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Tsipras: Greece won’t back down on EU debt
February 9, 2015, 6:25 am

Greek Prime Minister Alexis Tsipras told parliament that he will cut taxes and raise minimum wage as he tries to restructure debt payments to the EU [Xinhua]

Greek Prime Minister Alexis Tsipras told parliament that he will cut taxes and raise minimum wage as he tries to restructure debt payments to the EU [Xinhua]


Greece’s charm offensive to convince European leaders to agree to a restructuring of its bailout debt appears to be over.

After having failed to reach a middle road with the European Central Bank (ECB) and German finance officials last week, Greece’s new Prime Minister Alexis Tsipras is now saying he is ready to hunker down, defiant in his anti-austerity approach to salvaging his country’s economy.

Part of that approach focuses on reversing some of the austerity measures introduced as conditions for Greece’s $300-billion EU and IMF bailout in 2009.

The austerity measures were widely unpopular and sparked months of street protests and violence.

Tsipras says he will raise minimum wages, cut taxes, rehire public workers fired (when the IMF imposed a cap of 150,000) and not seek an extension of the bailout regimen.

Instead, the prime minister said Greece is requesting a bridge – or temporary loan lasting from a few weeks to a maximum three years – until June when he hopes a new deal with the EU will have been put in place.

Addressing parliament he said that Greece wants a fiscal space to be able to renegotiate a restructuring of its debt with European partners.

“We know very well that talks won’t be easy and that we are facing an uphill path but we believe in our abilities,” he told members of parliament.

“The more our partners want austerity, the more the problem with the debt will get worse,“ he added.

On Wednesday, the Eurogroup finance leaders meet to discuss Greece’s status. A day later, Tsipras is likely to meet with German Chancellor Angela Merkel, a staunch opponent of a restructure bid.

Bad blow

Last week, the ECB announced that it had suspended a waiver given to Greek government bonds, rated as junk, to be used as collateral for regular loans.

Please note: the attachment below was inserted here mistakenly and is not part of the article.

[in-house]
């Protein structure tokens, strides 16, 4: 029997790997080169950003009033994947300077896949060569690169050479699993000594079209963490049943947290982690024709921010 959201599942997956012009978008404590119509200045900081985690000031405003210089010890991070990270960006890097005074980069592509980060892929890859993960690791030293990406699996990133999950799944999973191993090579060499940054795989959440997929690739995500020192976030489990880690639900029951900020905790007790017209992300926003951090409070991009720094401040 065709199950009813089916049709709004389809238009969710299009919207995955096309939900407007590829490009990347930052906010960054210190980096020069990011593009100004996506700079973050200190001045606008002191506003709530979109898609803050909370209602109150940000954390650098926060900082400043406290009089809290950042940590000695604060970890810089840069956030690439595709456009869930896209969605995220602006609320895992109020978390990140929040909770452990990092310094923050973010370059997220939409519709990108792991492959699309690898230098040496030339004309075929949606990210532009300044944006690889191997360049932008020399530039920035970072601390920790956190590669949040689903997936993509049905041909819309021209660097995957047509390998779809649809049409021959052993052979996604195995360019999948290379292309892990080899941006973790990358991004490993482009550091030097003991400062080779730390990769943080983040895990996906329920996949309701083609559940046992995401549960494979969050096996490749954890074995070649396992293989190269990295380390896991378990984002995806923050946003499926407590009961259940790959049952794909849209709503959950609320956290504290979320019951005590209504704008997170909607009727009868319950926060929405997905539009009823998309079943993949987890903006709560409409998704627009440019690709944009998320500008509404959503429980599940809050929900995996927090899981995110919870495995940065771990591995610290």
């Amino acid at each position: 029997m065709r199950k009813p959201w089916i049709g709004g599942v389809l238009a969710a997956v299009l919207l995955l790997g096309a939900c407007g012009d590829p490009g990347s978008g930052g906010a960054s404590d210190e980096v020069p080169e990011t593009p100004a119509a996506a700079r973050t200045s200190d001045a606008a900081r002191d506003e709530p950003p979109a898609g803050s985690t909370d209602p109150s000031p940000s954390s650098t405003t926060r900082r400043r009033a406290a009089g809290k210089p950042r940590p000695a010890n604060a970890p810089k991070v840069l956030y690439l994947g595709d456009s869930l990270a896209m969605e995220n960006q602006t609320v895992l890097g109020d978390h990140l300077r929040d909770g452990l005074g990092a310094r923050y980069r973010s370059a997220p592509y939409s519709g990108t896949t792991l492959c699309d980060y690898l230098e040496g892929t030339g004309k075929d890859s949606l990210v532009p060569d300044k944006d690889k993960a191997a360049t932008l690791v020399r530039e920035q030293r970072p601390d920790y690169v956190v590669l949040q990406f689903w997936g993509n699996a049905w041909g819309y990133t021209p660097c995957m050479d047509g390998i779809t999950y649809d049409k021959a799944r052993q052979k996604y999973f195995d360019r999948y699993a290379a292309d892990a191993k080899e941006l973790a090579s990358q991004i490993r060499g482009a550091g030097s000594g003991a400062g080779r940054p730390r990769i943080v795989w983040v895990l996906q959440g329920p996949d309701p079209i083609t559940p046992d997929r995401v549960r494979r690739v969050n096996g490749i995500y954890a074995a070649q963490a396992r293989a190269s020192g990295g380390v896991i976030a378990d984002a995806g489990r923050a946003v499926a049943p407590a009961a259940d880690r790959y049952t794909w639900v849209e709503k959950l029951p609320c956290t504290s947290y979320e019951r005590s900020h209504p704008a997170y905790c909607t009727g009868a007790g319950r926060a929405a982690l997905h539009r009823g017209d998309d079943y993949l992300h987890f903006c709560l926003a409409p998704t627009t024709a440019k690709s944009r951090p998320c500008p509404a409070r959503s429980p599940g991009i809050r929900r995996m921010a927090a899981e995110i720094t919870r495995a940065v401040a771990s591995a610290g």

A junk rating means that the government bonds are considered unsafe for investment; it usually discourages foreign direct investment in the battered Greek economy.

“The waiver allowed these instruments to be used in Eurosystem monetary policy operations despite the fact that they did not fulfill minimum credit rating requirements,” the ECB said in a statement released to the media on Wednesday.

A junk bond also falls below ECB standards (referred to as existing Eurosystem rules), which is why Greek government bonds had been issued a waiver after 2008.

Analysts agree that the ECB decision, effective February 11, indicates the Eurozone believes Greece is unlikely to meet its current repayment promises.

Economic collapse

The Greek economy began to unravel in 2009 when the government announced it could not meet its huge debt due to massive overspending.

Its budget deficit began to surge shortly after government financed the 2004 Athens Olympics.

The debt crisis was further exacerbated when the global economic crisis hit and the government feared defaulting on its loans. It had no choice but to seek help from the EU and the IMF.

Although the EU and IMF agreed to a total of over $300 billion in bailout loans, they demanded that the Greek government take severe measures to cut spending.

Athens agreed but this measure was met with millions of Greeks taking to the streets in protest sometimes with violence reported between demonstrators and police.

The BRICS POST with inputs from Agencies

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